Stress-only SPECT: Putting the Rest to Rest?

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Source: SPECT.jpg - SPECT
Henry Ford Hospital’s triage system helps to identify likely candidates for SPECT stress-first or stress-only imaging.

Myocardial perfusion imaging (MPI) remains the most common modality used to determine the severity of known or suspected coronary artery disease, but an increasing emphasis on reducing radiation exposure has prompted a push away from the traditional rest-stress procedure and toward stress-first or stress-only MPI. While eliminating the rest component decreases radiation exposure, this new way of imaging hasn’t been widely implemented.

Although stress-first or stress-only SPECT saves a considerable amount of time—imaging takes only a few minutes, compared with a few hours for rest-stress imaging—perhaps the bigger impetus behind its rise in MPI prominence was its ability to drastically cut down on radiation dose.

“The main driver has been the increasing scrutiny in the medical world about radiation that the patient receives as part of imaging,” says Karthik Ananthasubramaniam, MD, of Henry Ford Hospital in Detroit. “A few studies have indicated that a substantial amount of radiation comes from imaging, and about a quarter comes from SPECT imaging.” The standard technetium-99 (Tc-99m) rest-stress test lasts about four hours and delivers a radiation dose of 12 to 15 mSv.

The American Society of Nuclear Cardiology (ASNC) established a goal of achieving radiation exposure of 9 mSv or less in half of imaging studies. Guidelines also recommend stress-only SPECT imaging as the method that requires the lowest radiation dose. To improve the accuracy of these studies, ASNC suggests attenuation correction.

Patient & staff considerations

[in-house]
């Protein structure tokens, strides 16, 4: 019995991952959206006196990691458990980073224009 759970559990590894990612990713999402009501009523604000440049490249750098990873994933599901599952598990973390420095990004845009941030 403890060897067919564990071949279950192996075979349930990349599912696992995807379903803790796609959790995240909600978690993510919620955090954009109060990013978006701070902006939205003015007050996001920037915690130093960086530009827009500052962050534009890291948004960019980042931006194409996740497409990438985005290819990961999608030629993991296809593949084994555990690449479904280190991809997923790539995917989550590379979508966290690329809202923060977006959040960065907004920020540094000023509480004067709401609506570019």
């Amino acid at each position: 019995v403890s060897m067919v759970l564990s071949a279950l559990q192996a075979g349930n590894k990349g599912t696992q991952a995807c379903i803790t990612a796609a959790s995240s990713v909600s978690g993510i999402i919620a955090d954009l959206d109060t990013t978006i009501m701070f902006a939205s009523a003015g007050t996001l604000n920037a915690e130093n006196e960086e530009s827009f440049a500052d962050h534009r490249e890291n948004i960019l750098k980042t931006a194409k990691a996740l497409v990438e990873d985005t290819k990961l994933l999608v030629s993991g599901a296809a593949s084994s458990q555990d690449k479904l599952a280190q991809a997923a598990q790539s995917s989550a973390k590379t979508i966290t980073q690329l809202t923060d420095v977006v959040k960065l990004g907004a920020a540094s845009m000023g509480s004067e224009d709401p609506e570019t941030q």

Both patients and staff experience considerably less radiation exposure from stress-only or stress-first imaging, according to recent studies. One study found that mortality rates among patients with a normal SPECT who underwent stress-only imaging were similar to patients with a normal SPECT who needed rest images as well (2.57 percent vs. 2.92 percent), but the stress-only group received 61 percent less radiation (J Am Coll Cardiol 2010; 55[3]:221-230).

Similarly, a 2013 study compared radiation dosimeter readings from 10 full-time radiology department employees who followed a stress-first protocol at two time periods—before the use of high-efficiency SPECT and after introducing the new technology (J Nucl Med 2013; 54:1251-1257). The researchers found a 40 percent reduction in radiation dose among all the staff members, and during the period after the introduction of the high-efficiency SPECT, the monthly activity of Tc-99m decreased.

Overall, they noted that both high-efficiency SPECT and a stress-only modality led to a 34.7 percent decrease in average total radiation administered between the time periods. There was a 60 percent increase in the proportion of stress-only studies.

At Henry Ford Hospital, patients scheduled for stress tests are triaged to determine who is suitable for stress-first or stress-only imaging. “We try to predict whether stress images will be normal,” Ananthasubramaniam says.